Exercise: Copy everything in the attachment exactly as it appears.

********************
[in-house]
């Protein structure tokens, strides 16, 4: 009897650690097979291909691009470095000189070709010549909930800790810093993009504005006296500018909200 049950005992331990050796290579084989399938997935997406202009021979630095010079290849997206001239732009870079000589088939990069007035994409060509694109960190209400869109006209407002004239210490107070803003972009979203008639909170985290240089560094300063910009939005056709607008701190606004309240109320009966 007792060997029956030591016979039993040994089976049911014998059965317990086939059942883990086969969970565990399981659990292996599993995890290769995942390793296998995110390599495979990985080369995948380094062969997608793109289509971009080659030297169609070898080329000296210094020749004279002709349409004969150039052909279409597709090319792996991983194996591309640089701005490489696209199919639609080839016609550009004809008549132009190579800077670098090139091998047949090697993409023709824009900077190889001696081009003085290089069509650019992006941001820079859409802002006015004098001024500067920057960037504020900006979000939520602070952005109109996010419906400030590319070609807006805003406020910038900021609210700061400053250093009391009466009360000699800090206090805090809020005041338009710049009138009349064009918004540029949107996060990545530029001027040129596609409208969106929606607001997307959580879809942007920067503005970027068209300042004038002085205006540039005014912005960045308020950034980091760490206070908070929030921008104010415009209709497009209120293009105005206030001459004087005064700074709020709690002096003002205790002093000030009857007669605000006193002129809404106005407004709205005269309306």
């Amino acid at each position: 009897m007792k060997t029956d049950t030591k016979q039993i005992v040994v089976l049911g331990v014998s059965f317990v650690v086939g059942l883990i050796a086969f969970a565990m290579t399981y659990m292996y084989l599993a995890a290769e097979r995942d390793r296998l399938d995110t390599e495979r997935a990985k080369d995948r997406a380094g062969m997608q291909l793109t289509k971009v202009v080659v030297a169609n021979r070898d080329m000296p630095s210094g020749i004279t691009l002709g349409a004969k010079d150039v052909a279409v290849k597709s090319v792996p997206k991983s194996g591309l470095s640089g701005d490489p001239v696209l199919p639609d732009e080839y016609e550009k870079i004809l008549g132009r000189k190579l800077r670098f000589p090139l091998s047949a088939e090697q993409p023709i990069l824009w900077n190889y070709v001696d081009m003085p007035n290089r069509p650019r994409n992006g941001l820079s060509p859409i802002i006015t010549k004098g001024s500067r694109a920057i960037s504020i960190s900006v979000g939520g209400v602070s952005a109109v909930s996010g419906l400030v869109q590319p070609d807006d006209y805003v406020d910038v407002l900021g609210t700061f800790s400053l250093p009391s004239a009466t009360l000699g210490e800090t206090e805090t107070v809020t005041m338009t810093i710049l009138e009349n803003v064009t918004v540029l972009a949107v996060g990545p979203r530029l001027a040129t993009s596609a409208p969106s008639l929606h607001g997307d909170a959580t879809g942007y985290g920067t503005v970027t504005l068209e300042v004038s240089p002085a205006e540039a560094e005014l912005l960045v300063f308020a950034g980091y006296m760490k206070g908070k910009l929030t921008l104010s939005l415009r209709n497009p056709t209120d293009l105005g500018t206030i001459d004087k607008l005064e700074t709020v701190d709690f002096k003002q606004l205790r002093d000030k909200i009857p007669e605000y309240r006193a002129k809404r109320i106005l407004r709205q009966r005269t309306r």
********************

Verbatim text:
[in-house]
């Protein structure tokens, strides 16, 4: 009897650690097979291909691009470095000189070709010549909930800790810093993009504005006296500018909200 049950005992331990050796290579084989399938997935997406202009021979630095010079290849997206001239732009870079000589088939990069007035994409060509694109960190209400869109006209407002004239210490107070803003972009979203008639909170985290240089560094300063910009939005056709607008701190606004309240109320009966 007792060997029956030591016979039993040994089976049911014998059965317990086939059942883990086969969970565990399981659990292996599993995890290769995942390793296998995110390599495979990985080369995948380094062969997608793109289509971009080659030297169609070898080329000296210094020749004279002709349409004969150039052909279409597709090319792996991983194996591309640089701005490489696209199919639609080839016609550009004809008549132009190579800077670098090139091998047949090697993409023709824009900077190889001696081009003085290089069509650019992006941001820079859409802002006015004098001024500067920057960037504020900006979000939520602070952005109109996010419906400030590319070609807006805003406020910038900021609210700061400053250093009391009466009360000699800090206090805090809020005041338009710049009138009349064009918004540029949107996060990545530029001027040129596609409208969106929606607001997307959580879809942007920067503005970027068209300042004038002085205006540039005014912005960045308020950034980091760490206070908070929030921008104010415009209709497009209120293009105005206030001459004087005064700074709020709690002096003002205790002093000030009857007669605000006193002129809404106005407004709205005269309306």
């Amino acid at each position: 009897m007792k060997t029956d049950t030591k016979q039993i005992v040994v089976l049911g331990v014998s059965f317990v650690v086939g059942l883990i050796a086969f969970a565990m290579t399981y659990m292996y084989l599993a995890a290769e097979r995942d390793r296998l399938d995110t390599e495979r997935a990985k080369d995948r997406a380094g062969m997608q291909l793109t289509k971009v202009v080659v030297a169609n021979r070898d080329m000296p630095s210094g020749i004279t691009l002709g349409a004969k010079d150039v052909a279409v290849k597709s090319v792996p997206k991983s194996g591309l470095s640089g701005d490489p001239v696209l199919p639609d732009e080839y016609e550009k870079i004809l008549g132009r000189k190579l800077r670098f000589p090139l091998s047949a088939e090697q993409p023709i990069l824009w900077n190889y070709v001696d081009m003085p007035n290089r069509p650019r994409n992006g941001l820079s060509p859409i802002i006015t010549k004098g001024s500067r694109a920057i960037s504020i960190s900006v979000g939520g209400v602070s952005a109109v909930s996010g419906l400030v869109q590319p070609d807006d006209y805003v406020d910038v407002l900021g609210t700061f800790s400053l250093p009391s004239a009466t009360l000699g210490e800090t206090e805090t107070v809020t005041m338009t810093i710049l009138e009349n803003v064009t918004v540029l972009a949107v996060g990545p979203r530029l001027a040129t993009s596609a409208p969106s008639l929606h607001g997307d909170a959580t879809g942007y985290g920067t503005v970027t504005l068209e300042v004038s240089p002085a205006e540039a560094e005014l912005l960045v300063f308020a950034g980091y006296m760490k206070g908070k910009l929030t921008l104010s939005l415009r209709n497009p056709t209120d293009l105005g500018t206030i001459d004087k607008l005064e700074t709020v701190d709690f002096k003002q606004l205790r002093d000030k909200i009857p007669e605000y309240r006193a002129k809404r109320i106005l407004r709205q009966r005269t309306r």